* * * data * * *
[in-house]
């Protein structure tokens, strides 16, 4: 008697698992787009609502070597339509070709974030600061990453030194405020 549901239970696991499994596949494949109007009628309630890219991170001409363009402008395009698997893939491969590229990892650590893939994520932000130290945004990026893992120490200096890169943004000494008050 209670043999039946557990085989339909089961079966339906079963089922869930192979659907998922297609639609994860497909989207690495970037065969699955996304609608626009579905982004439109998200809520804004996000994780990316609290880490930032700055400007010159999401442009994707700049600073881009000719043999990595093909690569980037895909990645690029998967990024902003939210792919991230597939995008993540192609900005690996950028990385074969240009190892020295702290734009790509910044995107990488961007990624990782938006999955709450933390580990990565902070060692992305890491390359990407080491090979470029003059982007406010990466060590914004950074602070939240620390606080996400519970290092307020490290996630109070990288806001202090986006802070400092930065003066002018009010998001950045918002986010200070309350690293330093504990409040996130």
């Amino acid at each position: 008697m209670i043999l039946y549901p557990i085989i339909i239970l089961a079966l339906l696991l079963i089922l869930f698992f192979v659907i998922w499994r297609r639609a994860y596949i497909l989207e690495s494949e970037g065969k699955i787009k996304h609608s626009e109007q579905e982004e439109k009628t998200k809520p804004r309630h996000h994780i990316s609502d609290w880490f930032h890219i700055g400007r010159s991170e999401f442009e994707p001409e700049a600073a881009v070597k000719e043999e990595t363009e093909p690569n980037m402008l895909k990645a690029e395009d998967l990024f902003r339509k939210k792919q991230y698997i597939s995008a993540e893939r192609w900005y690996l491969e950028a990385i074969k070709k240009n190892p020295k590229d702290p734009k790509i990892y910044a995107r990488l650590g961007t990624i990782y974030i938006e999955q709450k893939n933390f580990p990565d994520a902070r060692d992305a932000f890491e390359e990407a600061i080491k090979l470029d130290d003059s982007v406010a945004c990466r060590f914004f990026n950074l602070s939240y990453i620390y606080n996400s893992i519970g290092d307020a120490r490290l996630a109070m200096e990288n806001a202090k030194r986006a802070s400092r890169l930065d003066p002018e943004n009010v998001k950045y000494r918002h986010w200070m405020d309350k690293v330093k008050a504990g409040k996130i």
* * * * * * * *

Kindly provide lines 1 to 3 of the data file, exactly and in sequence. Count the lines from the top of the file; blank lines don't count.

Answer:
[in-house]
């Protein structure tokens, strides 16, 4: 008697698992787009609502070597339509070709974030600061990453030194405020 549901239970696991499994596949494949109007009628309630890219991170001409363009402008395009698997893939491969590229990892650590893939994520932000130290945004990026893992120490200096890169943004000494008050 209670043999039946557990085989339909089961079966339906079963089922869930192979659907998922297609639609994860497909989207690495970037065969699955996304609608626009579905982004439109998200809520804004996000994780990316609290880490930032700055400007010159999401442009994707700049600073881009000719043999990595093909690569980037895909990645690029998967990024902003939210792919991230597939995008993540192609900005690996950028990385074969240009190892020295702290734009790509910044995107990488961007990624990782938006999955709450933390580990990565902070060692992305890491390359990407080491090979470029003059982007406010990466060590914004950074602070939240620390606080996400519970290092307020490290996630109070990288806001202090986006802070400092930065003066002018009010998001950045918002986010200070309350690293330093504990409040996130």
């Amino acid at each position: 008697m209670i043999l039946y549901p557990i085989i339909i239970l089961a079966l339906l696991l079963i089922l869930f698992f192979v659907i998922w499994r297609r639609a994860y596949i497909l989207e690495s494949e970037g065969k699955i787009k996304h609608s626009e109007q579905e982004e439109k009628t998200k809520p804004r309630h996000h994780i990316s609502d609290w880490f930032h890219i700055g400007r010159s991170e999401f442009e994707p001409e700049a600073a881009v070597k000719e043999e990595t363009e093909p690569n980037m402008l895909k990645a690029e395009d998967l990024f902003r339509k939210k792919q991230y698997i597939s995008a993540e893939r192609w900005y690996l491969e950028a990385i074969k070709k240009n190892p020295k590229d702290p734009k790509i990892y910044a995107r990488l650590g961007t990624i990782y974030i938006e999955q709450k893939n933390f580990p990565d994520a902070r060692d992305a932000f890491e390359e990407a600061i080491k090979l470029d130290d003059s982007v406010a945004c990466r060590f914004f990026n950074l602070s939240y990453i620390y606080n996400s893992i519970g290092d307020a120490r490290l996630a109070m200096e990288n806001a202090k030194r986006a802070s400092r890169l930065d003066p002018e943004n009010v998001k950045y000494r918002h986010w200070m405020d309350k690293v330093k008050a504990g409040k996130i």